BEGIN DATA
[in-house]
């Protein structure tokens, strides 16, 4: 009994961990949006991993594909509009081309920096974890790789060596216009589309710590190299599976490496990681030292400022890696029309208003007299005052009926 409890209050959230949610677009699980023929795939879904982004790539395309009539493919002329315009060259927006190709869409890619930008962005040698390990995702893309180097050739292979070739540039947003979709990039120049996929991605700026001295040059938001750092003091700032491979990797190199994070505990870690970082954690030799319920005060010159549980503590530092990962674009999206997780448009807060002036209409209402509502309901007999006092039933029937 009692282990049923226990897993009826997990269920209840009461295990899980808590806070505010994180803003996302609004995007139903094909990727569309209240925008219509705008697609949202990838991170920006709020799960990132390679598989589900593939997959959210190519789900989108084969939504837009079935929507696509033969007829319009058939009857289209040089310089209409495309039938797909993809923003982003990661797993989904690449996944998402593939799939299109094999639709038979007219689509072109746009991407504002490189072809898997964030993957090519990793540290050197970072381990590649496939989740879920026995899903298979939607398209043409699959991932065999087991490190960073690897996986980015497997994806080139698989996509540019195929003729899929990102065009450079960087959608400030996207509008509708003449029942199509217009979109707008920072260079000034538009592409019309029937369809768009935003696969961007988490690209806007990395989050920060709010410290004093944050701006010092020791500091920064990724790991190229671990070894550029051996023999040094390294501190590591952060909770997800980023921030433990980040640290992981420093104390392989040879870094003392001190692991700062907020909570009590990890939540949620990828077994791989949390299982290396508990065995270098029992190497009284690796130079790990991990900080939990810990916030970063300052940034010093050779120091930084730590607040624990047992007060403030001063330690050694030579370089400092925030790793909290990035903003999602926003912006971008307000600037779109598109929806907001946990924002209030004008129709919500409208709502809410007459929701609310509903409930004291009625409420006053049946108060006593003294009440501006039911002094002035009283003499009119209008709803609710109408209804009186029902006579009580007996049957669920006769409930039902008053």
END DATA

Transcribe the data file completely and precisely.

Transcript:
[in-house]
């Protein structure tokens, strides 16, 4: 009994961990949006991993594909509009081309920096974890790789060596216009589309710590190299599976490496990681030292400022890696029309208003007299005052009926 409890209050959230949610677009699980023929795939879904982004790539395309009539493919002329315009060259927006190709869409890619930008962005040698390990995702893309180097050739292979070739540039947003979709990039120049996929991605700026001295040059938001750092003091700032491979990797190199994070505990870690970082954690030799319920005060010159549980503590530092990962674009999206997780448009807060002036209409209402509502309901007999006092039933029937 009692282990049923226990897993009826997990269920209840009461295990899980808590806070505010994180803003996302609004995007139903094909990727569309209240925008219509705008697609949202990838991170920006709020799960990132390679598989589900593939997959959210190519789900989108084969939504837009079935929507696509033969007829319009058939009857289209040089310089209409495309039938797909993809923003982003990661797993989904690449996944998402593939799939299109094999639709038979007219689509072109746009991407504002490189072809898997964030993957090519990793540290050197970072381990590649496939989740879920026995899903298979939607398209043409699959991932065999087991490190960073690897996986980015497997994806080139698989996509540019195929003729899929990102065009450079960087959608400030996207509008509708003449029942199509217009979109707008920072260079000034538009592409019309029937369809768009935003696969961007988490690209806007990395989050920060709010410290004093944050701006010092020791500091920064990724790991190229671990070894550029051996023999040094390294501190590591952060909770997800980023921030433990980040640290992981420093104390392989040879870094003392001190692991700062907020909570009590990890939540949620990828077994791989949390299982290396508990065995270098029992190497009284690796130079790990991990900080939990810990916030970063300052940034010093050779120091930084730590607040624990047992007060403030001063330690050694030579370089400092925030790793909290990035903003999602926003912006971008307000600037779109598109929806907001946990924002209030004008129709919500409208709502809410007459929701609310509903409930004291009625409420006053049946108060006593003294009440501006039911002094002035009283003499009119209008709803609710109408209804009186029902006579009580007996049957669920006769409930039902008053």